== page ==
Caryn Hetherston collects stones and other objects from her travels, which she later uses to create one-of-a-kind jewelry pieces./Photo by Ashley Shuey
Before you can enter Caryn Hetherston’s jewelry-making studio, you’ve got to get past a cocky rooster.
“Colonel!” she calls from a wooden staircase that bridges her home and an idyllic 2½-acre yard brimming with wildflowers, beehives and more than a dozen free-range birds. “Hold on … this is the Colonel, our security guard,” she chuckles, shooing the bird beneath a pergola while forbidding him to peck.
Inside is the sort of organized chaos you’d expect of an artist’s space: On one side is a neat display of finished pieces atop a glass case, along with jars of Landenberg Honey, aptly named after the bounty she and her husband “steal” from the four hives at their Pennsylvania home. On the other is a soldering desk; a bookshelf tightly packed with odds and ends but hardly any books; a CD player that Hetherston says spins a lot of Thievery Corporation these days; and a large work table scattered with nicks and dents, tools, loose materials separated by tiny jars and dishes, and a puzzle of rocks and gemstones she’s begun converting to wearable works of art.
“The first thing I do is sit down with my stones and pair them by complementary colors,” explains Hetherston, who’s been working at her craft for 40 years and teaching it at Delaware Art Museum for 10. “Then I build and design around those stones.”
An admitted “gemaholic,” Hetherston avoids attending too many gem shows for fear of overspending (“I already have enough stones for three lifetimes”) but instead prefers to incorporate found objects from her travels or other meaningful places.
She points to a floral pottery shard she found while hiking Morocco’s Atlas Mountains, which she fashioned into a pendant, and Hawaiian sea glass a hurricane had washed ashore before her visit, into which Hetherston carved a petroglyph and set in gold leaf.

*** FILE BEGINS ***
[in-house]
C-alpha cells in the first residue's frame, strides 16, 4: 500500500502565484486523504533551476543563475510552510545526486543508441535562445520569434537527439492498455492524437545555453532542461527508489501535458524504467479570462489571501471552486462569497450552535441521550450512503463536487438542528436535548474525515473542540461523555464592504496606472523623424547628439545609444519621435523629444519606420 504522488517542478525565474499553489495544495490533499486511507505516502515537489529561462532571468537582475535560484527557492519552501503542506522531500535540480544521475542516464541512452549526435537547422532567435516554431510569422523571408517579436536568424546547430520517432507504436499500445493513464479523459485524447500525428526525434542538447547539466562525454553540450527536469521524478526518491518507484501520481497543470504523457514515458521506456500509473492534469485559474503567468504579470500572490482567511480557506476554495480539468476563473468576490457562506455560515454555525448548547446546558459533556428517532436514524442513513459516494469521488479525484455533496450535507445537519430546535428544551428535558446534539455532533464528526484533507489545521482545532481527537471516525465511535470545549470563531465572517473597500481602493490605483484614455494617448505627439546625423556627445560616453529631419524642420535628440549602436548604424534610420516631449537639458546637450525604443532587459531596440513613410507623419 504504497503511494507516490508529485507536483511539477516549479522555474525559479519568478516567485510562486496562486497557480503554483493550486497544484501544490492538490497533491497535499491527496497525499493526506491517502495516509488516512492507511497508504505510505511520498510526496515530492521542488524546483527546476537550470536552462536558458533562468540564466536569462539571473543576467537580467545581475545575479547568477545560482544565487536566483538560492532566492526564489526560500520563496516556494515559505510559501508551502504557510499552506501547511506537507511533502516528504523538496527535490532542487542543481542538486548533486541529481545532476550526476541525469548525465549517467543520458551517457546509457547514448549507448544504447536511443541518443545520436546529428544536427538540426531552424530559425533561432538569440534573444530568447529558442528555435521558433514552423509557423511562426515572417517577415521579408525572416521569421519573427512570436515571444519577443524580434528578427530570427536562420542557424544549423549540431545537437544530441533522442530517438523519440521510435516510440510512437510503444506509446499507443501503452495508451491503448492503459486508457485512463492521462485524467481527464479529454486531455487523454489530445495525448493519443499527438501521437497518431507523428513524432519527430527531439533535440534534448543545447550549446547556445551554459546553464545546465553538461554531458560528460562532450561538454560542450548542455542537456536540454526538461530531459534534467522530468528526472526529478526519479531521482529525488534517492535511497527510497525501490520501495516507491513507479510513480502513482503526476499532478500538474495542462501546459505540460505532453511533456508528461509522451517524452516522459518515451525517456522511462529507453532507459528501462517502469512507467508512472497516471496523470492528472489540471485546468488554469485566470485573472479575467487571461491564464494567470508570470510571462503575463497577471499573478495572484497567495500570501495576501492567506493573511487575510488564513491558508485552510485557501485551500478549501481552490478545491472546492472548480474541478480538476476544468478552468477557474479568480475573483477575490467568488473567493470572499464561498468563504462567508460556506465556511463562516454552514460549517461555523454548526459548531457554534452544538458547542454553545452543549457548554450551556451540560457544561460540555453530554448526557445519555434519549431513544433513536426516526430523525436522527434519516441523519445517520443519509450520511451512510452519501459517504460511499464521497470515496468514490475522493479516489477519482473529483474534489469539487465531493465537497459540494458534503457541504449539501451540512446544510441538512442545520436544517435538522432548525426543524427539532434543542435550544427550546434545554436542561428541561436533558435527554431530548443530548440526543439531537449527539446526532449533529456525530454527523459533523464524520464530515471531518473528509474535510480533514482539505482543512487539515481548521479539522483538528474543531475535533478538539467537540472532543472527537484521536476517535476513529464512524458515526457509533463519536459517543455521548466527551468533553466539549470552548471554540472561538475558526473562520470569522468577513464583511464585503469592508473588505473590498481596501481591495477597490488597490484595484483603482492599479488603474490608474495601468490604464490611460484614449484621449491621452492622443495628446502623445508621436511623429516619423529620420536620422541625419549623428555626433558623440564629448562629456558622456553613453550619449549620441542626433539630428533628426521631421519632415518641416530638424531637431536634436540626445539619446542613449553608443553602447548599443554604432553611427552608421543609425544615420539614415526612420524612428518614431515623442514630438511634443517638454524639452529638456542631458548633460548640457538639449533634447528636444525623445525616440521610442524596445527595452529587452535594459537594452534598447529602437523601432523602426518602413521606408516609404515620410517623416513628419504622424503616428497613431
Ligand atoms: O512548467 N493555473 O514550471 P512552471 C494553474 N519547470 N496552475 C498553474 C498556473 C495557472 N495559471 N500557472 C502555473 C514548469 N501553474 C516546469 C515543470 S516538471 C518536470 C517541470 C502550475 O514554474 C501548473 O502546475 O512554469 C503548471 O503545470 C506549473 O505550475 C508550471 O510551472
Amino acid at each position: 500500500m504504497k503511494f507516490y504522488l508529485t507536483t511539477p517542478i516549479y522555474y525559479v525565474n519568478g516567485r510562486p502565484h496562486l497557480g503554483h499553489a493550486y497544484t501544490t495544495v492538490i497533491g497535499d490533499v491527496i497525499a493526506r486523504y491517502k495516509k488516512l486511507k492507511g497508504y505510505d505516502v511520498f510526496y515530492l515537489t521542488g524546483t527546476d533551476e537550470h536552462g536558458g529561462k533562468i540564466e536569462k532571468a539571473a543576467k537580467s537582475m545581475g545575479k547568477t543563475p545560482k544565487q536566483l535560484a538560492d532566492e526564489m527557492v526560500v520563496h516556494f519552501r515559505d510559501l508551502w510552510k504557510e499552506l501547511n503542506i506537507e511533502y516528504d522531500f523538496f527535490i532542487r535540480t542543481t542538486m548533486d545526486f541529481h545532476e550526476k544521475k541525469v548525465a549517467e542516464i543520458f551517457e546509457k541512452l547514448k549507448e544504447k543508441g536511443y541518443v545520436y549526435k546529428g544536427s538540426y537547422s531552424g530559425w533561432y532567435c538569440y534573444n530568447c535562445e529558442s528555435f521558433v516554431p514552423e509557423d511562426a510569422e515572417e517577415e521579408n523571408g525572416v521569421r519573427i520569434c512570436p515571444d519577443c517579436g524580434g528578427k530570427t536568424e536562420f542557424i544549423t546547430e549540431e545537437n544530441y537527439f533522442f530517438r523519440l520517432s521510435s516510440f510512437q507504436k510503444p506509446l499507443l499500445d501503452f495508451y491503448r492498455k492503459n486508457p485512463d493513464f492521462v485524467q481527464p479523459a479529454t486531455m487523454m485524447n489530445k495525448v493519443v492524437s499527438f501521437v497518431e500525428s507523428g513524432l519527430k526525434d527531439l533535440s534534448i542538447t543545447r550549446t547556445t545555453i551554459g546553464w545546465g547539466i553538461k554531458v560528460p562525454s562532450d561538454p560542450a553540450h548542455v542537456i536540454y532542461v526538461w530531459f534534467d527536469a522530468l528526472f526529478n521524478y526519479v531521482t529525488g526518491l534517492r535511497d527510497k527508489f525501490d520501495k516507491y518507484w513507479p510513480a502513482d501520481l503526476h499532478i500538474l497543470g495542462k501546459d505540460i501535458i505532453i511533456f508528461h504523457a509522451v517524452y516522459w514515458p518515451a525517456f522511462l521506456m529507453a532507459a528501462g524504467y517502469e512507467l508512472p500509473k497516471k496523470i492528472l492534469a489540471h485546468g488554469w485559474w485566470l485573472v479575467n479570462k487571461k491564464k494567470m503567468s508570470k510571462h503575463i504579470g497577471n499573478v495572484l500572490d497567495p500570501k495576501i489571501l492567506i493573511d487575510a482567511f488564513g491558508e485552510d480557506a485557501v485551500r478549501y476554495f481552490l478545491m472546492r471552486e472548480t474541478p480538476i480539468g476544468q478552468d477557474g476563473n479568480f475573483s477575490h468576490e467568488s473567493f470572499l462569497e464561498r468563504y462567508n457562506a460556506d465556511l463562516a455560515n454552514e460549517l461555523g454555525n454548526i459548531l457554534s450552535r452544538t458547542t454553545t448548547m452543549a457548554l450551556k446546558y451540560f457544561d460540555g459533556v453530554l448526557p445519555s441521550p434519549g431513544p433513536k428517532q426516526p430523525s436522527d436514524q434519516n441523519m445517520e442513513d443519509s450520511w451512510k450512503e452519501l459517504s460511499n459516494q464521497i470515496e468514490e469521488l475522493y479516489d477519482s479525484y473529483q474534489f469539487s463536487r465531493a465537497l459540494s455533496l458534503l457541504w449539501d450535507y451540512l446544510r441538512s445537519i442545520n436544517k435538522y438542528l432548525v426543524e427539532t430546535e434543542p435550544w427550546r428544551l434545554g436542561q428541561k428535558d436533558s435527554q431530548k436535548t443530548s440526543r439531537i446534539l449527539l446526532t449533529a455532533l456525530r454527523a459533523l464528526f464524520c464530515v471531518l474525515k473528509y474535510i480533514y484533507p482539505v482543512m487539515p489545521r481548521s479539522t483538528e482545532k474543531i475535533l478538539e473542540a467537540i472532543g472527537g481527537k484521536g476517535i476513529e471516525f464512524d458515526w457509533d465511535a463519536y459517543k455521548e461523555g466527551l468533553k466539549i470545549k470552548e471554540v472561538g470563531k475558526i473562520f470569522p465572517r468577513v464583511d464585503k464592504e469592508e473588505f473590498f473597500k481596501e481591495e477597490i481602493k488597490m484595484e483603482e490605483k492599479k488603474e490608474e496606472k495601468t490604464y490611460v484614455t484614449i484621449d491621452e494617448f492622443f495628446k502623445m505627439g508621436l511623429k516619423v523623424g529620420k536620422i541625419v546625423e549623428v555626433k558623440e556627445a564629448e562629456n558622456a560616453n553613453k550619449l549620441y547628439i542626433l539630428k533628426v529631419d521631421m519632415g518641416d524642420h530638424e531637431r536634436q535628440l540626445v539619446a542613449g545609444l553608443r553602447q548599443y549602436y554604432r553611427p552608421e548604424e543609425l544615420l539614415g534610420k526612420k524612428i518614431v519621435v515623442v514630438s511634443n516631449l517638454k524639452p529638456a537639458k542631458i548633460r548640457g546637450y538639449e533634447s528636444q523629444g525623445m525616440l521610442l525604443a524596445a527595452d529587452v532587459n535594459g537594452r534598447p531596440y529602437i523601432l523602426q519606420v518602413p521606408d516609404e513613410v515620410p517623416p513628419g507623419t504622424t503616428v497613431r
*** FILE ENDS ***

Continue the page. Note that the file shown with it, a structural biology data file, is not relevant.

One of her favorite pieces she made for herself, called Splashdown, was a reminder of a scuba trip she took with her husband for her 40th birthday. In a sculpture series, where Hetherston builds a piece of jewelry into a mixed-media sculpture casing, she’s incorporated concrete she saved from the original foundation of her kitchen.
The lapidary, who has an earthy air but a sharp wit about her, says this is the season when she really “gets in the zone.” When it’s cold outside, there are fewer distractions, like gardening. “When I’m at work in my studio, I lose all sense of time,” she says.
Capable of intricate designs that look uncomplicated—like a thick silver bracelet with fern overlays she wears around her wrist—many of Hetherston’s pieces are visibly more ornate.
“I tend to get carried away in the details,” she says. “My problem is that it’s not done until it’s overdone.” She’ll also fuse a chain by hand for special pieces, or when time and cost allow.
Hetherston’s future in jewelry making was crystal-clear early on. “As a child, I would take my mom’s costume jewelry that she didn’t want anymore and I would take it apart with nail clippers and eyebrow tweezers, then put it back together again the way I wanted it,” she recalls. “My mom couldn’t figure out why the nail clippers were always dull.”
She continued to polish her skills, enrolling and then dropping out of various art and metalsmithing schools. “I would get frustrated with this or that, and then when I’d mastered my skills, I just wanted to get out and do my thing.”
Finding success at a number of galleries and art shows, Hetherston never considered teaching until DAM offered her a position. “By that time, I realized I have a lot of skills that I really should pass on before I’m gone. …I love teaching and wish I had come to it earlier.”
Her objective is something she was never taught in school: Create pieces that are going to outlive you. “You can make a beautiful piece, but if it weighs a ton or doesn’t lay the right way on the body, nobody is going to wear it,” she says. “Jewelry has to be comfortable and functional. My work is contemporary and classic in both design and construction.”
Hetherston doesn’t take on many commissioned pieces, but some she can’t resist.
“One was for a woman who had a whole bunch of mother-of-pearl buttons of her grandmother’s that she used to play with as a kid,” she says. “She wanted a necklace made of these buttons, to remember her. I love that, because it’s emotional.”
Another was for a man who wanted pendants for his daughters made from pebbles he collected at his favorite beach in Michigan.
“I enjoy creating something with a really special story,” notes Hetherston, who’s also designed wedding rings for many friends.
Ask her about any one of her creations, and she’ll likely share a story behind it.
Hetherston will host an open studio tour Nov. 30 and Dec. 1, where guests can shop her jewelry and the bees’ honey. For more information, visit carynlhetherstondesigns.com.